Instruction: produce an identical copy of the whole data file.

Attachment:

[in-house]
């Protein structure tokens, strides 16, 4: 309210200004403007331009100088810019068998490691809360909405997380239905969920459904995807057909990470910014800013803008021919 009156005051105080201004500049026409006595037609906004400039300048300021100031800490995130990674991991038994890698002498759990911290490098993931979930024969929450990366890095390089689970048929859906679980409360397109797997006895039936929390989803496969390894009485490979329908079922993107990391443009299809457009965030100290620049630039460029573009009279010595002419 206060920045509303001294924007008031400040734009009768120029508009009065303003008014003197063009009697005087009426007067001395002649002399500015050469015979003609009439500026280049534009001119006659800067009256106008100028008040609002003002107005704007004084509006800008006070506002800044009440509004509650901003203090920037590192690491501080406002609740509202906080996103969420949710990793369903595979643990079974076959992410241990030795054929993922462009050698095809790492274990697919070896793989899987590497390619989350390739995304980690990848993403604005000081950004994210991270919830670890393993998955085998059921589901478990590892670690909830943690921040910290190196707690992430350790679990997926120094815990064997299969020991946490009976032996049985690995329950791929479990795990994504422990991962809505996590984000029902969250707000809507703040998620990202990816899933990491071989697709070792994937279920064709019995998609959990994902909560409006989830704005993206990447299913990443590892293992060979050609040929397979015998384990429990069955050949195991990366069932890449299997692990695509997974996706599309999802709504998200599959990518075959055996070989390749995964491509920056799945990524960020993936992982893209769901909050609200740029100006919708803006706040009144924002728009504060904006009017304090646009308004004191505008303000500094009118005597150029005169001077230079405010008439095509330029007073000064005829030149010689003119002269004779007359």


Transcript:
[in-house]
């Protein structure tokens, strides 16, 4: 309210200004403007331009100088810019068998490691809360909405997380239905969920459904995807057909990470910014800013803008021919 009156005051105080201004500049026409006595037609906004400039300048300021100031800490995130990674991991038994890698002498759990911290490098993931979930024969929450990366890095390089689970048929859906679980409360397109797997006895039936929390989803496969390894009485490979329908079922993107990391443009299809457009965030100290620049630039460029573009009279010595002419 206060920045509303001294924007008031400040734009009768120029508009009065303003008014003197063009009697005087009426007067001395002649002399500015050469015979003609009439500026280049534009001119006659800067009256106008100028008040609002003002107005704007004084509006800008006070506002800044009440509004509650901003203090920037590192690491501080406002609740509202906080996103969420949710990793369903595979643990079974076959992410241990030795054929993922462009050698095809790492274990697919070896793989899987590497390619989350390739995304980690990848993403604005000081950004994210991270919830670890393993998955085998059921589901478990590892670690909830943690921040910290190196707690992430350790679990997926120094815990064997299969020991946490009976032996049985690995329950791929479990795990994504422990991962809505996590984000029902969250707000809507703040998620990202990816899933990491071989697709070792994937279920064709019995998609959990994902909560409006989830704005993206990447299913990443590892293992060979050609040929397979015998384990429990069955050949195991990366069932890449299997692990695509997974996706599309999802709504998200599959990518075959055996070989390749995964491509920056799945990524960020993936992982893209769901909050609200740029100006919708803006706040009144924002728009504060904006009017304090646009308004004191505008303000500094009118005597150029005169001077230079405010008439095509330029007073000064005829030149010689003119002269004779007359």